Democracies are inherently unstable. In the nuclear age, lessons may be final. Whether in the Middle East or in the United States, it is not the outcome, but an uncertain journey that increases the risk premium component of interest rates. 

This clearly decreases the present value of future cash flows. While this may push stock prices down, at some point they bottom and reach equilibrium, and investors may expect abnormally high returns for risk taking. Investors buying in early 2009—deep value investors and true contrarians that held through the spring of 2011—have been richly rewarded. It is starting to feel a lot like the fall of 2008.

TGR: What do you mean?

Mike Niehuser: In the second half of 2008, it seemed like fundamentals didn't matter. Management teams that executed on guidance for developing projects or production seemed to be punished for any news. Following silver peaking in April, most mining companies have taken a significant haircut. 

This appears to be from a lack of demand or buying, rather than fundamentals or investors liquidating positions. This has created a similar buying opportunity, not as extreme as 2008, but possibly quite significant. 

Should Gold Prices strengthen through the end of the year, lower stock prices should increase the demand for industry consolidation, acquisitions, stock repurchases or value investors. Major mining companies or the Chinese wanting to secure pipelines of production may set off a rally in 2011.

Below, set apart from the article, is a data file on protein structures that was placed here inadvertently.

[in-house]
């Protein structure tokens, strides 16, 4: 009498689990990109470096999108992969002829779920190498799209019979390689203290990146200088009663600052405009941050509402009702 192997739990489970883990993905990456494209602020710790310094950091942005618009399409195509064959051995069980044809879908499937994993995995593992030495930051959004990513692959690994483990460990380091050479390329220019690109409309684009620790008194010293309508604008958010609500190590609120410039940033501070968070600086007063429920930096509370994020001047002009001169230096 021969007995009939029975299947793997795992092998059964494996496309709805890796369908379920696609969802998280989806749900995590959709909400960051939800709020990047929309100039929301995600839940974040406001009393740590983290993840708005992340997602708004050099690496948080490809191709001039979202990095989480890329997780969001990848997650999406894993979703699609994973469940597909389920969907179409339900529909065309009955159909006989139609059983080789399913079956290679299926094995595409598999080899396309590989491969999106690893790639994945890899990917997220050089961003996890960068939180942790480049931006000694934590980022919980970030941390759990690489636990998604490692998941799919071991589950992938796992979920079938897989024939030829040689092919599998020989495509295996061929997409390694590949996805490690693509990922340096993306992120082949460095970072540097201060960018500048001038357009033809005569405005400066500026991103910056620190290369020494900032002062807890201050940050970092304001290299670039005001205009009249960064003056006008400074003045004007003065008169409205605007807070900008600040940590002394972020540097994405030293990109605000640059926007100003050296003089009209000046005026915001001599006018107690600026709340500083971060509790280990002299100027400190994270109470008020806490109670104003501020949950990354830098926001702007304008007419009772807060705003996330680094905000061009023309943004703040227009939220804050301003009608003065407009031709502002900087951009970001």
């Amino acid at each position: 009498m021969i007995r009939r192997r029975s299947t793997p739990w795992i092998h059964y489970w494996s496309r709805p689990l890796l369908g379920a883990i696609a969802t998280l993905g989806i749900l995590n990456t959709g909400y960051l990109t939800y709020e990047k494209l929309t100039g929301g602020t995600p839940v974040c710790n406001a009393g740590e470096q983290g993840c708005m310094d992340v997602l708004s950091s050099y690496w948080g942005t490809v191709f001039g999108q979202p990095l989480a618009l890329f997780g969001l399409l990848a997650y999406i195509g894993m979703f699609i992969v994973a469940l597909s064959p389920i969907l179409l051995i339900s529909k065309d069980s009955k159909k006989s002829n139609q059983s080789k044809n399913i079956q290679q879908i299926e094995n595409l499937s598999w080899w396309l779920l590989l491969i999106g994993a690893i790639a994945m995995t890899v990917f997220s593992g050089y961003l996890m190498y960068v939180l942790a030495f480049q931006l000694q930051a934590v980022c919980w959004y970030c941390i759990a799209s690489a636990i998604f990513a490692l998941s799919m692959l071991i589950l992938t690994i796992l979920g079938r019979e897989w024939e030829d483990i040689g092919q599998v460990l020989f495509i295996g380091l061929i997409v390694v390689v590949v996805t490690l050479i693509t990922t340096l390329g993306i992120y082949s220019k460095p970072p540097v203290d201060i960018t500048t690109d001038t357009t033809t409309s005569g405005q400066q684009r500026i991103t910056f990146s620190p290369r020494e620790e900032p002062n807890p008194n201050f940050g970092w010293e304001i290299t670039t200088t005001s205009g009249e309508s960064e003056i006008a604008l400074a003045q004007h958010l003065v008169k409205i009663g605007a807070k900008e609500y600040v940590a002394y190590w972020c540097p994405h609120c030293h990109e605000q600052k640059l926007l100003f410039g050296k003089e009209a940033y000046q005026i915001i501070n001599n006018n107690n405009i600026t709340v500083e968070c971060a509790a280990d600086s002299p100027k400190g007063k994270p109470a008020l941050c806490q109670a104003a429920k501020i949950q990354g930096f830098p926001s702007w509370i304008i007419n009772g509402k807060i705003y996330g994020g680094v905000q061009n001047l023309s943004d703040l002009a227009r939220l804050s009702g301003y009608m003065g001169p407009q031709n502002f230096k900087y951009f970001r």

TGR: What are you recommending investors consider when analyzing a company's prospects?

Mike Niehuser: We believe markets should eventually recognize value and investors should focus on companies with potential to build value that may be recognized. This would include competent management and a balance sheet sufficient to execute on its strategy. 

Should metal prices provide for positive margins—and $1,500/oz. gold is arguably sufficient for projects to be economic—advancing projects up the value curve should lead to higher stock prices. Because the market may favor production or exploration, we look for companies with near-, mid-, and long-term upside. 

We believe this may provide the greatest opportunity for companies to gain recognition and secure and retain a shareholder base—in other words, build market capitalization. This characterization of near- to long-term upside fits the full range of producers, advanced development and exploration companies.

TGR: Thanks for sharing your insights with us, Mike.